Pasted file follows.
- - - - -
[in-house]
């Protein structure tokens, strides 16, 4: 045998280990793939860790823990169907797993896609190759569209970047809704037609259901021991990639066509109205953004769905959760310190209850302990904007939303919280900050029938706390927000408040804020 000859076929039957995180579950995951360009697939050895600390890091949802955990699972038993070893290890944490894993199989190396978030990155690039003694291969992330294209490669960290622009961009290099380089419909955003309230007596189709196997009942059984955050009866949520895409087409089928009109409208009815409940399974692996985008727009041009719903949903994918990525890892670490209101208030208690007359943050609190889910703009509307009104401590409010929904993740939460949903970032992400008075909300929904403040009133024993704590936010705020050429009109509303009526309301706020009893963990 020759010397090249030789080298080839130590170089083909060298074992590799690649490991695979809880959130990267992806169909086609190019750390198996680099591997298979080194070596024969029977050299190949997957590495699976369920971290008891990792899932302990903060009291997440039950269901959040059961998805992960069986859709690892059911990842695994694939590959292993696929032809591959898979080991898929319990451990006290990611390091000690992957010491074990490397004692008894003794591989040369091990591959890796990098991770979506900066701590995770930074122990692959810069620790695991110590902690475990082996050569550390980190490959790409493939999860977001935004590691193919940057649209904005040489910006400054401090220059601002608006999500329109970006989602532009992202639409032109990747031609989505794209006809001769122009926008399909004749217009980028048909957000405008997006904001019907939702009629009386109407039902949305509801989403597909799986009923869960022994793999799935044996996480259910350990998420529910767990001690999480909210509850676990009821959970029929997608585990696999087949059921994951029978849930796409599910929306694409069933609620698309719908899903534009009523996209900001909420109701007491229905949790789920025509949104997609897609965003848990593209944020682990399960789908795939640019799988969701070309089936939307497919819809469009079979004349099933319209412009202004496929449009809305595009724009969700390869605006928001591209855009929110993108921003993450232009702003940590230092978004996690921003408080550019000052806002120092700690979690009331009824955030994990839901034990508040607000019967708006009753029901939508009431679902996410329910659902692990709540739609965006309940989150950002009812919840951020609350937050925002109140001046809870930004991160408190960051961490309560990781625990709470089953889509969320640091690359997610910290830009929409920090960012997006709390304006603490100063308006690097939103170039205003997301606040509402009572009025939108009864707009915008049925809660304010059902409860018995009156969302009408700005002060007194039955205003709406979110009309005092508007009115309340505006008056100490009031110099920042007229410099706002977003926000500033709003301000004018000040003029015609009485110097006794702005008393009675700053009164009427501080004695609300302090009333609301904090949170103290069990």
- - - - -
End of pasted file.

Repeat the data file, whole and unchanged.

[in-house]
């Protein structure tokens, strides 16, 4: 045998280990793939860790823990169907797993896609190759569209970047809704037609259901021991990639066509109205953004769905959760310190209850302990904007939303919280900050029938706390927000408040804020 000859076929039957995180579950995951360009697939050895600390890091949802955990699972038993070893290890944490894993199989190396978030990155690039003694291969992330294209490669960290622009961009290099380089419909955003309230007596189709196997009942059984955050009866949520895409087409089928009109409208009815409940399974692996985008727009041009719903949903994918990525890892670490209101208030208690007359943050609190889910703009509307009104401590409010929904993740939460949903970032992400008075909300929904403040009133024993704590936010705020050429009109509303009526309301706020009893963990 020759010397090249030789080298080839130590170089083909060298074992590799690649490991695979809880959130990267992806169909086609190019750390198996680099591997298979080194070596024969029977050299190949997957590495699976369920971290008891990792899932302990903060009291997440039950269901959040059961998805992960069986859709690892059911990842695994694939590959292993696929032809591959898979080991898929319990451990006290990611390091000690992957010491074990490397004692008894003794591989040369091990591959890796990098991770979506900066701590995770930074122990692959810069620790695991110590902690475990082996050569550390980190490959790409493939999860977001935004590691193919940057649209904005040489910006400054401090220059601002608006999500329109970006989602532009992202639409032109990747031609989505794209006809001769122009926008399909004749217009980028048909957000405008997006904001019907939702009629009386109407039902949305509801989403597909799986009923869960022994793999799935044996996480259910350990998420529910767990001690999480909210509850676990009821959970029929997608585990696999087949059921994951029978849930796409599910929306694409069933609620698309719908899903534009009523996209900001909420109701007491229905949790789920025509949104997609897609965003848990593209944020682990399960789908795939640019799988969701070309089936939307497919819809469009079979004349099933319209412009202004496929449009809305595009724009969700390869605006928001591209855009929110993108921003993450232009702003940590230092978004996690921003408080550019000052806002120092700690979690009331009824955030994990839901034990508040607000019967708006009753029901939508009431679902996410329910659902692990709540739609965006309940989150950002009812919840951020609350937050925002109140001046809870930004991160408190960051961490309560990781625990709470089953889509969320640091690359997610910290830009929409920090960012997006709390304006603490100063308006690097939103170039205003997301606040509402009572009025939108009864707009915008049925809660304010059902409860018995009156969302009408700005002060007194039955205003709406979110009309005092508007009115309340505006008056100490009031110099920042007229410099706002977003926000500033709003301000004018000040003029015609009485110097006794702005008393009675700053009164009427501080004695609300302090009333609301904090949170103290069990």